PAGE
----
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Frameworks for Protecting Workers and the Public from Inhalation Hazards (2022)

Chapter: Appendix A: Study Approach and Methods

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Suggested Citation:"Appendix A: Study Approach and Methods." National Academies of Sciences, Engineering, and Medicine. 2022. Frameworks for Protecting Workers and the Public from Inhalation Hazards. Washington, DC: The National Academies Press. doi: 10.17226/26372.
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Appendix A

Study Approach and Methods

In response to a request by the National Institute for Occupational Safety and Health (NIOSH), the Environmental Protection Agency, and the Department of State, the National Academies of Sciences, Engineering, and Medicine convened the Committee on Respiratory Protection for the Public and Workers Without Respiratory Protection Programs at Their Workplaces. This committee was charged with making recommendations for a framework of responsibilities and authorities that would provide a unified and authoritative source of information and effective oversight for the development, approval, and use of respiratory protection. The committee’s report presents an overview of considerations and needs for use of respiratory protective devices by the public and certain worker groups, along with conclusions and recommendations to address the need for oversight and guidance related to respiratory protection.

STAKEHOLDER ENGAGEMENT AND INFORMATION GATHERING

The committee deliberated from November 2020 to October 2021 and held eight virtual meetings (two meetings in November 2020, followed by meetings in January, April, June, July, August, and October 2021). The two November 2020 meetings and the meetings in January, July, and October 2021 included portions that were open to the public (see the section on Public Session Agendas below). The remainder of the committee meetings were held in closed session.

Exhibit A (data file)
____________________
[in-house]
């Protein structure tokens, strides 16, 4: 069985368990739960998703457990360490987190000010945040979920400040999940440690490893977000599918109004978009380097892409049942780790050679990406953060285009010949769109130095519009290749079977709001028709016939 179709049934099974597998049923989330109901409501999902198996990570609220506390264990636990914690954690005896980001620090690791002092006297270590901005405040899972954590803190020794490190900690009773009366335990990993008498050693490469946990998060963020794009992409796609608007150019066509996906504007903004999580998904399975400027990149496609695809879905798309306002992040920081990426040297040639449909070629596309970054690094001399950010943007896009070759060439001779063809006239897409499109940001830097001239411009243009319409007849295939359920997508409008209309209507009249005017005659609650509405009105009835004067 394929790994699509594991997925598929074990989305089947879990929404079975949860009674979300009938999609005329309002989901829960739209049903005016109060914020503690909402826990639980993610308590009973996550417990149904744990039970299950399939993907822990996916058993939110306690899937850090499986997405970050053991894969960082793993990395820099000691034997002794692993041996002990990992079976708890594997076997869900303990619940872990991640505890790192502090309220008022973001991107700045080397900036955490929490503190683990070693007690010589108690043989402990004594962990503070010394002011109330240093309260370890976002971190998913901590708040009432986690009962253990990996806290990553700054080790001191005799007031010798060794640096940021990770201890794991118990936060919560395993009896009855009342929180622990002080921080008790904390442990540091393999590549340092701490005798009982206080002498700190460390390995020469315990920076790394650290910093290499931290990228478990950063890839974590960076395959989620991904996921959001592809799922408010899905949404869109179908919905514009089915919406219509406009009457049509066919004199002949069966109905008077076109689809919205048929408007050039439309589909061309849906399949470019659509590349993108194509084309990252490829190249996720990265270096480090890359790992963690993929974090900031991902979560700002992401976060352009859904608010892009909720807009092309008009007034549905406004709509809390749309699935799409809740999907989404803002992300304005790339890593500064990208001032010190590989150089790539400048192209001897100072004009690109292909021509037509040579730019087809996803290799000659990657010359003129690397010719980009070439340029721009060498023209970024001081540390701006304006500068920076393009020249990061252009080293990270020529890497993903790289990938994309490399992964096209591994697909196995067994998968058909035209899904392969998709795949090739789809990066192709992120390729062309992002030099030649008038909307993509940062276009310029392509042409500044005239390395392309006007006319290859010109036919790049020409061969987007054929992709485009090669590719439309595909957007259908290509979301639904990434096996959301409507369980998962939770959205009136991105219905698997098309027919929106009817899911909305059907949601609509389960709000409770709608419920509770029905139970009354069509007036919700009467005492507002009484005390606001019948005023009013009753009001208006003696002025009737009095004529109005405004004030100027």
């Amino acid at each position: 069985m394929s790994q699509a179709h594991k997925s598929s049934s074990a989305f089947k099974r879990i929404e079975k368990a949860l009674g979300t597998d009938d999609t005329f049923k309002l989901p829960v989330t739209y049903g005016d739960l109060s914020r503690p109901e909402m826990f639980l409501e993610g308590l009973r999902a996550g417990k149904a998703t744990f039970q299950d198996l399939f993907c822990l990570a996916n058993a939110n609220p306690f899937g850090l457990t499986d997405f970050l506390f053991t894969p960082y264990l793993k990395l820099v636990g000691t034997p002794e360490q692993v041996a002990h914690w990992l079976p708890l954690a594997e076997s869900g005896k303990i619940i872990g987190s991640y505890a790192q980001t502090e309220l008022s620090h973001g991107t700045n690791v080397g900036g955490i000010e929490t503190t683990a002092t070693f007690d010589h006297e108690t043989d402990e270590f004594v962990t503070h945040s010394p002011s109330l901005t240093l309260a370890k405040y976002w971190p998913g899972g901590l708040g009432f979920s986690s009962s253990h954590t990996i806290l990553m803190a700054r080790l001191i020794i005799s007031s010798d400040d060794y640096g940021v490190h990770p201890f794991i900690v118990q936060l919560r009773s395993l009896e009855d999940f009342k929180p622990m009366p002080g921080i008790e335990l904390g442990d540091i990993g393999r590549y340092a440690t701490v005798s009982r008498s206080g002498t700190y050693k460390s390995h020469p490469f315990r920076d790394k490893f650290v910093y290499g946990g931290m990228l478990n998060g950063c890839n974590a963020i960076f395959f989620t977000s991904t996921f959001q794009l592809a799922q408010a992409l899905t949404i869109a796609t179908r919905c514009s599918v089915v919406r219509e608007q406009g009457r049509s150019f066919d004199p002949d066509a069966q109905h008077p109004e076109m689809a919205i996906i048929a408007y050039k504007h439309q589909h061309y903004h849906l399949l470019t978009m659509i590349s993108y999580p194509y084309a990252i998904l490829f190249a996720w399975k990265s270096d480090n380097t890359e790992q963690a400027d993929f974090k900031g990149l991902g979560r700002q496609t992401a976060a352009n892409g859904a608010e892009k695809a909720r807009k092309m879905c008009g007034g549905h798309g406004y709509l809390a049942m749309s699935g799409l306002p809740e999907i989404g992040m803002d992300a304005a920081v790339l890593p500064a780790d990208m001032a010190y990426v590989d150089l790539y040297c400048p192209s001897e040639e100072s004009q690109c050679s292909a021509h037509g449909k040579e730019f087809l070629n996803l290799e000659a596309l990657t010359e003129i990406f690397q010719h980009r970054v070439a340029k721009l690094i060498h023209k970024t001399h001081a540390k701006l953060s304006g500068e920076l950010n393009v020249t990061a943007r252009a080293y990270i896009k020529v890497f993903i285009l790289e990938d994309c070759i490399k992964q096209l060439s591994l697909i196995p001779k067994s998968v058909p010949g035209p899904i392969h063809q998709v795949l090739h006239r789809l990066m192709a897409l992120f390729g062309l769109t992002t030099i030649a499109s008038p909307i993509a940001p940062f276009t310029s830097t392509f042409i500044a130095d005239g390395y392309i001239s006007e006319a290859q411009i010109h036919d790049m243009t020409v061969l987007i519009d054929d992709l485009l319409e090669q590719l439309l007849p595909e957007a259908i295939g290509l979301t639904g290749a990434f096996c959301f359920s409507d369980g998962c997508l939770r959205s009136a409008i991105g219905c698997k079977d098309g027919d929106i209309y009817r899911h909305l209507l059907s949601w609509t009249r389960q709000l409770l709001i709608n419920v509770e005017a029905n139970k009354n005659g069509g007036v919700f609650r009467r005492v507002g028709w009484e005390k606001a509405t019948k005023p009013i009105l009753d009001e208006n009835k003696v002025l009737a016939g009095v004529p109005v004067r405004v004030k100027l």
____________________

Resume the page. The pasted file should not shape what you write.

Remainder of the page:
Suggested Citation:"Appendix A: Study Approach and Methods." National Academies of Sciences, Engineering, and Medicine. 2022. Frameworks for Protecting Workers and the Public from Inhalation Hazards. Washington, DC: The National Academies Press. doi: 10.17226/26372.
×

To inform its deliberations, the committee used several mechanisms to gather information: (1) a 2-day workshop in January 2021 with open public sessions to hear from federal agencies, public health and air quality agencies, worker-oriented nonprofit organizations and research institutions, labor unions, manufacturers, and others; (2) public meetings with sessions on third-party testing and certification of respiratory protective devices, models for federal agency roles and structures for coordinating cross-agency activities, and processes and systems for evaluating infectious agents transmissible by inhalation routes and determining the need for public use of respiratory protection; (3) a request to NIOSH for information on considerations regarding use of third-party testing laboratories and voluntary consensus standards; (4) a series of comprehensive and targeted reviews of factors that influence the effectiveness of respiratory protective devices for their intended use (see the section on Research Methods and Appendix B); and (5) an assessment of authoritative guidance (e.g., from governmental, national labor union, and other prominent worker organization sources) on the use of respiratory protective devices by the public and selected worker groups to identify gaps.